Medical Conditions

American Academy of Pediatrics

Eczema (Atopic Dermatitis) and Your Child

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Eczema (atopic dermatitis) is a chronic skin problem that causes dry, red, itchy skin. Your child’s doctor can help you and your child relieve the symptoms and keep them under control.

Here is information from the American Academy of Pediatrics about eczema and how to help your child prevent flare-ups and manage the symptoms.

Who gets eczema?

Anyone can get eczema, but it is most common in babies, children, and young adults. Eczema often runs in families with a history of eczema or other allergic conditions, such as hay fever and asthma. It is not contagious.

  • About 65% of patients who develop eczema develop symptoms before age 1 year, and about 90% of these patients develop symptoms before age 5 years. Many babies outgrow eczema by age 4 years.

  • Some children outgrow eczema by the time they are young adults, although their skin remains dry and sensitive.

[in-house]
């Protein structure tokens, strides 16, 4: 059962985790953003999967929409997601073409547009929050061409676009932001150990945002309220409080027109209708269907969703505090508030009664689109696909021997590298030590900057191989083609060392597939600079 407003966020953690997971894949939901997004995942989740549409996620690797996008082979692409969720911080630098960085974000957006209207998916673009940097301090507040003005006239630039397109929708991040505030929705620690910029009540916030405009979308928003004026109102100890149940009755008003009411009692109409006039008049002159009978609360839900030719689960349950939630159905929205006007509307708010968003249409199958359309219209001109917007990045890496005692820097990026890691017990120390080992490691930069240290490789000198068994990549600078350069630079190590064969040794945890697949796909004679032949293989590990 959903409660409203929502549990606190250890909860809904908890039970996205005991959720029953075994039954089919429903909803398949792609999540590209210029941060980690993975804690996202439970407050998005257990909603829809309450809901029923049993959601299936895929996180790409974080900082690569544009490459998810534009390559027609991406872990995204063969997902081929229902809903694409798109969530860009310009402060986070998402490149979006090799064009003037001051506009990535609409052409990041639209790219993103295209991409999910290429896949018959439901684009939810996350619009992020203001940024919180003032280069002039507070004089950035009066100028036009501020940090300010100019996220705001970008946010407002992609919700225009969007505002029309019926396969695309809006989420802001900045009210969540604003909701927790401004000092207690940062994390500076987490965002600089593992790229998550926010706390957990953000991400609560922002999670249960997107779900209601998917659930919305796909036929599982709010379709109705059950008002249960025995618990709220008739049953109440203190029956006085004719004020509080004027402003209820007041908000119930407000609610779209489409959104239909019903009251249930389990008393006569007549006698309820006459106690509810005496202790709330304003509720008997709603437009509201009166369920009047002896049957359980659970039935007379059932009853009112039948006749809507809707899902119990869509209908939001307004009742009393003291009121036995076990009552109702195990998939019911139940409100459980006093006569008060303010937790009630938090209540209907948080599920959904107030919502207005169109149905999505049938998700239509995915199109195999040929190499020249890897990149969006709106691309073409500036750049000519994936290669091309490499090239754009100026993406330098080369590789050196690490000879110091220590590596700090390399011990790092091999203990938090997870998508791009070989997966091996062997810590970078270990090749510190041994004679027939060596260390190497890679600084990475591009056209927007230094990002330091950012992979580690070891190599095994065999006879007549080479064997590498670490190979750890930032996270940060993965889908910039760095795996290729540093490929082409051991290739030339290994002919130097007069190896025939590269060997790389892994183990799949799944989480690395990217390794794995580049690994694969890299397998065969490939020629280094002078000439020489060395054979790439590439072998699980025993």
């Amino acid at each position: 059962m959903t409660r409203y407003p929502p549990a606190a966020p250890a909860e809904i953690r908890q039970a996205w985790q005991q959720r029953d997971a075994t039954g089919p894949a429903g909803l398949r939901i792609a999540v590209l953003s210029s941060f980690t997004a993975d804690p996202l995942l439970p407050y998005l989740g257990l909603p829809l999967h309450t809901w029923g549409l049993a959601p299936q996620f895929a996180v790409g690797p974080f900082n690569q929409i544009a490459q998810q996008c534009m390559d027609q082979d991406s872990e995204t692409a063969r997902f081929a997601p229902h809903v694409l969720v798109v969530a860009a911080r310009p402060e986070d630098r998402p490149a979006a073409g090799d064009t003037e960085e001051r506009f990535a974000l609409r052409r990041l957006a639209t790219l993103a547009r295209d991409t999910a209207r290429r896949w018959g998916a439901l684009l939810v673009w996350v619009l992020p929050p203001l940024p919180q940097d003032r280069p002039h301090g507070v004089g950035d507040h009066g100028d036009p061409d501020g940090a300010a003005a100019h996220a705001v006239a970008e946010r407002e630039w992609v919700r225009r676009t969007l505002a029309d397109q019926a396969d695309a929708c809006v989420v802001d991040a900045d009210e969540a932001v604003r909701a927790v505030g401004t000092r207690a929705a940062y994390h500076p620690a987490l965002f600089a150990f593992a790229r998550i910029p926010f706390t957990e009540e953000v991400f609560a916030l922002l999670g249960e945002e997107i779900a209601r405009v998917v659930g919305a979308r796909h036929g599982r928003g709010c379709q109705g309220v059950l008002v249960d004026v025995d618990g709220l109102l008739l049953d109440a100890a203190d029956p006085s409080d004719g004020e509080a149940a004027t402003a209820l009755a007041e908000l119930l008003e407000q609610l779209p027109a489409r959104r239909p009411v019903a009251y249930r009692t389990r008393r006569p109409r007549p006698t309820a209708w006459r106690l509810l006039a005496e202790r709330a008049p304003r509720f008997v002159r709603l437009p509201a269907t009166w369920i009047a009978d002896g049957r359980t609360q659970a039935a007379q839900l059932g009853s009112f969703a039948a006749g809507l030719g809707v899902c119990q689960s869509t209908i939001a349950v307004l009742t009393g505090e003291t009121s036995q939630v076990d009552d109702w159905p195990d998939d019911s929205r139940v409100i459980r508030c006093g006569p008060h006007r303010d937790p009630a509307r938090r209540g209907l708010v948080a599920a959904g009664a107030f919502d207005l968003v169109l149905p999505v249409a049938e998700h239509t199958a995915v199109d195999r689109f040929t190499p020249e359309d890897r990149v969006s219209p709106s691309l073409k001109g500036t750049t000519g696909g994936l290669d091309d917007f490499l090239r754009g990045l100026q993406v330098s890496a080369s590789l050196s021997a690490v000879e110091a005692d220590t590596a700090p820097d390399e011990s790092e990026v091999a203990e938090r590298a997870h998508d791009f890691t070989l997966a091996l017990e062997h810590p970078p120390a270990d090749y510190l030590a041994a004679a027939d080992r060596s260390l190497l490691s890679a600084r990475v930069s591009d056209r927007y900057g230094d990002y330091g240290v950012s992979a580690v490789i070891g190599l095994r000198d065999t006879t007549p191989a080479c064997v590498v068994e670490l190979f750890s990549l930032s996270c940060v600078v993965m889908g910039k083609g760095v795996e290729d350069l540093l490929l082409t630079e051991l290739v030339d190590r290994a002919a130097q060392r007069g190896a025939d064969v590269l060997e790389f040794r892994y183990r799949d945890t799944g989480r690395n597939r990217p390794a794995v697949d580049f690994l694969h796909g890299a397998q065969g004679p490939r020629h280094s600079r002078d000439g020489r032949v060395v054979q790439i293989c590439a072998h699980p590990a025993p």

• A few people may have eczema all their lives, but there are ways to relieve the symptoms.

What are the symptoms of eczema?

The symptoms of eczema are different with each child. Common symptoms include dry, red, itchy skin and rashes. These rashes can be oozing or very dry. Because eczema is a chronic skin problem, these symptoms can come and go. There are times when the symptoms are worse (called flare-ups or exacerbations) followed by times when the skin gets better or clears up completely (called remissions).

Eczema can appear anywhere on the body or in just a few areas.

  • In babies, a rash often appears on the face and scalp.

  • In younger children, a rash often appears in the folds of the elbows and knees.

  • In teens and young adults, a rash often appears on the hands and feet.

How can flare-ups be prevented?

One of the most helpful things you can do is to prevent flare-ups before they happen.

  • Keep your child’s skin moisturized. Moisturizing should be a part of your child’s daily treatment plan.

    • Use fragrance-free moisturizers. Cream or ointment is more moisturizing than lotion.

    • After a bath, gently pat the skin with a towel and then apply moisturizer to the damp skin.

    • Apply moisturizer at least once a day, or more often if needed.

    • Moisturizer should be applied to the face and entire body.